On the eighty-third installment of Tristan’s Tips, our amazing host Tristan Layfield talks about creating content for LinkedIn. Content for you to post on LinkedIn is all around you, so pay close attention to the examples Tristan provides that can help you get started posting on the platform. Having a great Linkedin profile is only half of the battle – the other half is posting and engaging on the platform to make sure you are being seen by the right people. Tristan also plugs our upcoming live interactive weekly webinar series The Access Point – check the link in the show notes for more information!
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Tristan: What’s going on, Living Corporate? It’s Tristan, back again to bring you another career tip. Before we get into the tip, I want to do another shameless plug for Living Corporate’s new weekly live, interactive webinar called The Access Point, designed to prepare Black and brown college students for the workforce.
We’re bringing on corporate professionals, industry leaders, and top voices to cover topics from self-advocacy and personal branding to respectability politics and building allies, all things that will help aspiring professionals successfully transition from college to corporate.
We kicked off the series this past Tuesday the 15th, so make so to join the hosts Tiffany Waddell Tate, Mike Yates, Brandon Gordon, and myself every Tuesday at 7 pm CST/8 pm EST from here on out. Make sure to sign up at the link in the description.
Okay, so now that the promo is out of the way, let’s talk about creating content on LinkedIn.
Posting on LinkedIn has 2 main benefits: 1) it helps you be found on the platform and 2) it help you establish your thought leadership and professional brand. When I tell my clients that they have to start posting, the most common response I hear is, “I don’t know what to post.” If you feel this way, I’m here to tell you that content for you to post on LinkedIn is all around you. So I wanted to give you a few examples that can help you get started posting on the platform.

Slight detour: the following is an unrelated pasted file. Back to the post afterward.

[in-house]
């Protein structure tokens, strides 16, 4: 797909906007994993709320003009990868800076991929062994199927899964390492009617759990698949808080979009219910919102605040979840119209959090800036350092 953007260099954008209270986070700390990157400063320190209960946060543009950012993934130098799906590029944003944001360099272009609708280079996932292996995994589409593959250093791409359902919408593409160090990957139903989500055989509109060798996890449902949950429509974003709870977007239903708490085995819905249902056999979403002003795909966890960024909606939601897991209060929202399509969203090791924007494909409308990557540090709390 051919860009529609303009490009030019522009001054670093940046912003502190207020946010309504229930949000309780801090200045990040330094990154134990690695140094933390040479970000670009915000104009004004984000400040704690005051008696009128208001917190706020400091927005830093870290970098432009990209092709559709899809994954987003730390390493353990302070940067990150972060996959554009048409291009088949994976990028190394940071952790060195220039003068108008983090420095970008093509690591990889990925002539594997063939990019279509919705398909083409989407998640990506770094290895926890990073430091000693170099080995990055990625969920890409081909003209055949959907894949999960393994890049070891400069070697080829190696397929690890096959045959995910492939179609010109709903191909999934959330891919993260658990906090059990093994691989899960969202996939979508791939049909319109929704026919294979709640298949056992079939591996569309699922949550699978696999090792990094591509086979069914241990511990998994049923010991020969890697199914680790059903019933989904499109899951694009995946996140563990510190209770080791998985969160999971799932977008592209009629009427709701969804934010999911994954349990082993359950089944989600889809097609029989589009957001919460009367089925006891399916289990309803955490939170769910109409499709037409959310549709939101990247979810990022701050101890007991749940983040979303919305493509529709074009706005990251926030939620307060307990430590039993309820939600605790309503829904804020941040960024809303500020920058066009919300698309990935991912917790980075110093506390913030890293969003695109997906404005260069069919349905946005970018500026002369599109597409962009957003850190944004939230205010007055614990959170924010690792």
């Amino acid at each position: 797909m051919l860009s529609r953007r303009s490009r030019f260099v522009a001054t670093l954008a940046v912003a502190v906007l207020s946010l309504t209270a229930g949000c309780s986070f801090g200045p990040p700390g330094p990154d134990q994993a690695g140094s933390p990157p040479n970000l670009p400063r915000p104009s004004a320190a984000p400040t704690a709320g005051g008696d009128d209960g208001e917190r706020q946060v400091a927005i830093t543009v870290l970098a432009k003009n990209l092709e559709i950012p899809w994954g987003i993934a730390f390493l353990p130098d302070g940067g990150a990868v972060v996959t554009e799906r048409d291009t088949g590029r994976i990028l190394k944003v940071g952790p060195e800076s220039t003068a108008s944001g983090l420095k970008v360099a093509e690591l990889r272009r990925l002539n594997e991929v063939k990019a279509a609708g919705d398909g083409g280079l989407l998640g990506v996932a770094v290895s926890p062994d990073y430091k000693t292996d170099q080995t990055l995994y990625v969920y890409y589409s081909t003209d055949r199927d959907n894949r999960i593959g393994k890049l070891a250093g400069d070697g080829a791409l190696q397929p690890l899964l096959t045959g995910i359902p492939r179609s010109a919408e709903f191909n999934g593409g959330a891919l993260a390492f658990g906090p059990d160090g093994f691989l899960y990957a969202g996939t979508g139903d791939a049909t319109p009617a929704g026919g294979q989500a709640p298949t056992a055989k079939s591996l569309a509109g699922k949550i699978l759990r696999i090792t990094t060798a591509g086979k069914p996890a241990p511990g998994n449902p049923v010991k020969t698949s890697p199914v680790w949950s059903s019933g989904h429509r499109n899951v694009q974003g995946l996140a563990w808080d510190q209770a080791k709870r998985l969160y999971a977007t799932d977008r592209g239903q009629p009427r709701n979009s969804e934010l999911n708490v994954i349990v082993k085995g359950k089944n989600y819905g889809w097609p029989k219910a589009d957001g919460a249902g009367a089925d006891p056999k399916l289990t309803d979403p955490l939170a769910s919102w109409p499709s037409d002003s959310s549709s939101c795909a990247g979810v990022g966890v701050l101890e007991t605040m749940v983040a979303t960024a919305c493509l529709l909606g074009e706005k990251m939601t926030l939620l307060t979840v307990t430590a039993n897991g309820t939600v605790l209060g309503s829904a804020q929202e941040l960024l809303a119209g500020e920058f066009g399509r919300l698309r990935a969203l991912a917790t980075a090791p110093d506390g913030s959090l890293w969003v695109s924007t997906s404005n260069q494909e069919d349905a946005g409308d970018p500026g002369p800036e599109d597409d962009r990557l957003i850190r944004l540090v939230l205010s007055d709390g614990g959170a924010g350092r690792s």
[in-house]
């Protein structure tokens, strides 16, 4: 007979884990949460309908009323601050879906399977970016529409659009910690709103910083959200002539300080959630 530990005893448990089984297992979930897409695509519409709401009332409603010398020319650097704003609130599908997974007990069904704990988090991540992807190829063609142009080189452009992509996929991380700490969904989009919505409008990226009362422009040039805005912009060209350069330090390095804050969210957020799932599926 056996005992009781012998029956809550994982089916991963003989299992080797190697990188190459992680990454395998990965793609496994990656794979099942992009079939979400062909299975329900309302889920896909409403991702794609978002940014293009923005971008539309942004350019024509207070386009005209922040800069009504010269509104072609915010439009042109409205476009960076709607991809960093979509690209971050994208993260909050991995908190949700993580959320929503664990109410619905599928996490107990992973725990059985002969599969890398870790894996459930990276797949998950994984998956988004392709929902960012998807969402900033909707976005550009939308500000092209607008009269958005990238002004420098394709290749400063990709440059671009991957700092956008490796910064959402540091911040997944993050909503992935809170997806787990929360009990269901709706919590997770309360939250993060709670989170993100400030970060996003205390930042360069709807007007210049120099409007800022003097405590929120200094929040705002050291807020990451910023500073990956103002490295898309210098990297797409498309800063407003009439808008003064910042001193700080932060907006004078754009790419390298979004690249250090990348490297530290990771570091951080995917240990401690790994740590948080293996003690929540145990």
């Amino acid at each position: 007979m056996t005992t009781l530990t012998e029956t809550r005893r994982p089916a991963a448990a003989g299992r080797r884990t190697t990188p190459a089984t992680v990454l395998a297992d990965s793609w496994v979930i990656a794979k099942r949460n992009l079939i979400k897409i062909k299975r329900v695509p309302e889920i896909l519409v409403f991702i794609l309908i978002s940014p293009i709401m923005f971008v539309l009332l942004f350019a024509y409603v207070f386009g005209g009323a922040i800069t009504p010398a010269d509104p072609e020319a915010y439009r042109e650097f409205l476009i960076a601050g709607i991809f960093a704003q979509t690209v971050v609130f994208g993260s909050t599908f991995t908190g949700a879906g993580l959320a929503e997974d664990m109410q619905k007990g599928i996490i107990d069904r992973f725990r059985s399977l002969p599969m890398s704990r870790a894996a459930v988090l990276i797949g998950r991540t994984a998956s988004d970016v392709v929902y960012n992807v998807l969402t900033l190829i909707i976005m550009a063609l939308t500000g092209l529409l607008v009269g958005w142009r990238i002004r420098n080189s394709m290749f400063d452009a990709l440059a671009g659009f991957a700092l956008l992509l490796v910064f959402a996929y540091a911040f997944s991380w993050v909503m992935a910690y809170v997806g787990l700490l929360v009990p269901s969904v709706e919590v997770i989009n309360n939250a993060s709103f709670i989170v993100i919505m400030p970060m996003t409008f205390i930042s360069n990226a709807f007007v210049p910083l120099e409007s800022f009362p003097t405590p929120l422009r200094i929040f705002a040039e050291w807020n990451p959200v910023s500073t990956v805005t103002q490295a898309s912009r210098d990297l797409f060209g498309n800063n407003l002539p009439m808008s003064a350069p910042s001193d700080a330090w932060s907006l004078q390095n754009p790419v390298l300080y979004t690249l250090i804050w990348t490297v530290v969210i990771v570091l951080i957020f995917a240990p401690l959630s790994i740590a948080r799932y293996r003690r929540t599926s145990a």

When you think of posting on LinkedIn the most obvious places to start are your successes, things like new jobs, awards, certifications, licenses, etc. People love to see how your career is progressing and the honors that you may be receiving.
Posting your successes is easy, but I’d also suggest focusing on the other end of the spectrum, your failures. Many of us have a complicated relationship with failure, and it does take quite a bit of vulnerability to share these but we have to understand that failure is not the opposite of success, it’s a defining factor in success. Each failure is designed to teach us something. Once you figure out what that something is, share it and watch the engagement flow.
Often times we have to participate in training for work or even as part of organizations that we are involved in. Take the time to share what training you attended and your top 2 – 3 takeaways from it. LinkedIn loves to hear about people’s learning processes.
If you stay on top of industry news, share your take on it. If you’re super dialed into what your company is doing in relation to this industry new and their plans have been made public, share them as part of your post. Maybe even tag some of your leadership team to show how engaged you are with the business.
Another thing LinkedIn really likes is a good story. This could be about an interview experience, an interaction you’ve had at work, or even things like how you and your kids are dealing with virtual learning or transitioning back into the office once COVID restrictions were loosened. These stories can be powerful and provide people with an opportunity to relate to you and your experience.
Lastly, sometimes the content is already available on LinkedIn via other people’s post. Take the time to reshare the post to add your insight, thoughts, and opinions.
Before I go, here are some quick tips on posting. Start slow. If you don’t already post regularly, start by trying to set a consistent cadence like once a week until you start to feel more comfortable. Don’t be afraid to use hashtags but stick to no more than 3 -5 per post. Also, consider tagging people in your post, this can help create dialogue and boost engagement. Lastly, and I know this sounds corny, but like your own posts. It helps trick the algorithm and helps your post be seen.
Having a great Linkedin Profile is only half of the battle, the other half is posting and engaging on the platform to make sure you are being seen by the right people.
This tip was brought to you by Tristan of Layfield Resume Consulting. Check us out on Instagram, Twitter, and Facebook @LayfieldResume or connect with me, Tristan Layfield, on LinkedIn.